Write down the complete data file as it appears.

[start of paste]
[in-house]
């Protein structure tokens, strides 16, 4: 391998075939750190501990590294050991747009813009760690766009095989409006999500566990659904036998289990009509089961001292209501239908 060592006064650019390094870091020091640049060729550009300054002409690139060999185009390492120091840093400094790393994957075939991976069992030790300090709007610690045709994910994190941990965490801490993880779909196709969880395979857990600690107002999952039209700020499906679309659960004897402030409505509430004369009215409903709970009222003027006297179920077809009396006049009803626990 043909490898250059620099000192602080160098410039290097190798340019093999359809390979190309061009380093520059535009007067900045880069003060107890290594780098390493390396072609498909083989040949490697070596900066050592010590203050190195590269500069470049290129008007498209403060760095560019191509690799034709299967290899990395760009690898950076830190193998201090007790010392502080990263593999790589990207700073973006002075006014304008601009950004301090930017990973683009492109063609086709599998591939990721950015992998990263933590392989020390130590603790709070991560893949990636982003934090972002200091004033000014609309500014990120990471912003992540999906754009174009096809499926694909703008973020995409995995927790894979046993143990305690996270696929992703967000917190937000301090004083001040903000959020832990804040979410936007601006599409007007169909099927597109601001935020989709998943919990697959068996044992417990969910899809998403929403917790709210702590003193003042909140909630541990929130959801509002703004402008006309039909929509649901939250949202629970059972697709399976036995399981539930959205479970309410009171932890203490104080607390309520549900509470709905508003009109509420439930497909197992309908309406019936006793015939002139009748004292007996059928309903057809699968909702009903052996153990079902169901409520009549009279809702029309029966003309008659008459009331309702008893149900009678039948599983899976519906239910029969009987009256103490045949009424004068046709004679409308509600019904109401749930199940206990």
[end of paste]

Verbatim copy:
[in-house]
């Protein structure tokens, strides 16, 4: 391998075939750190501990590294050991747009813009760690766009095989409006999500566990659904036998289990009509089961001292209501239908 060592006064650019390094870091020091640049060729550009300054002409690139060999185009390492120091840093400094790393994957075939991976069992030790300090709007610690045709994910994190941990965490801490993880779909196709969880395979857990600690107002999952039209700020499906679309659960004897402030409505509430004369009215409903709970009222003027006297179920077809009396006049009803626990 043909490898250059620099000192602080160098410039290097190798340019093999359809390979190309061009380093520059535009007067900045880069003060107890290594780098390493390396072609498909083989040949490697070596900066050592010590203050190195590269500069470049290129008007498209403060760095560019191509690799034709299967290899990395760009690898950076830190193998201090007790010392502080990263593999790589990207700073973006002075006014304008601009950004301090930017990973683009492109063609086709599998591939990721950015992998990263933590392989020390130590603790709070991560893949990636982003934090972002200091004033000014609309500014990120990471912003992540999906754009174009096809499926694909703008973020995409995995927790894979046993143990305690996270696929992703967000917190937000301090004083001040903000959020832990804040979410936007601006599409007007169909099927597109601001935020989709998943919990697959068996044992417990969910899809998403929403917790709210702590003193003042909140909630541990929130959801509002703004402008006309039909929509649901939250949202629970059972697709399976036995399981539930959205479970309410009171932890203490104080607390309520549900509470709905508003009109509420439930497909197992309908309406019936006793015939002139009748004292007996059928309903057809699968909702009903052996153990079902169901409520009549009279809702029309029966003309008659008459009331309702008893149900009678039948599983899976519906239910029969009987009256103490045949009424004068046709004679409308509600019904109401749930199940206990």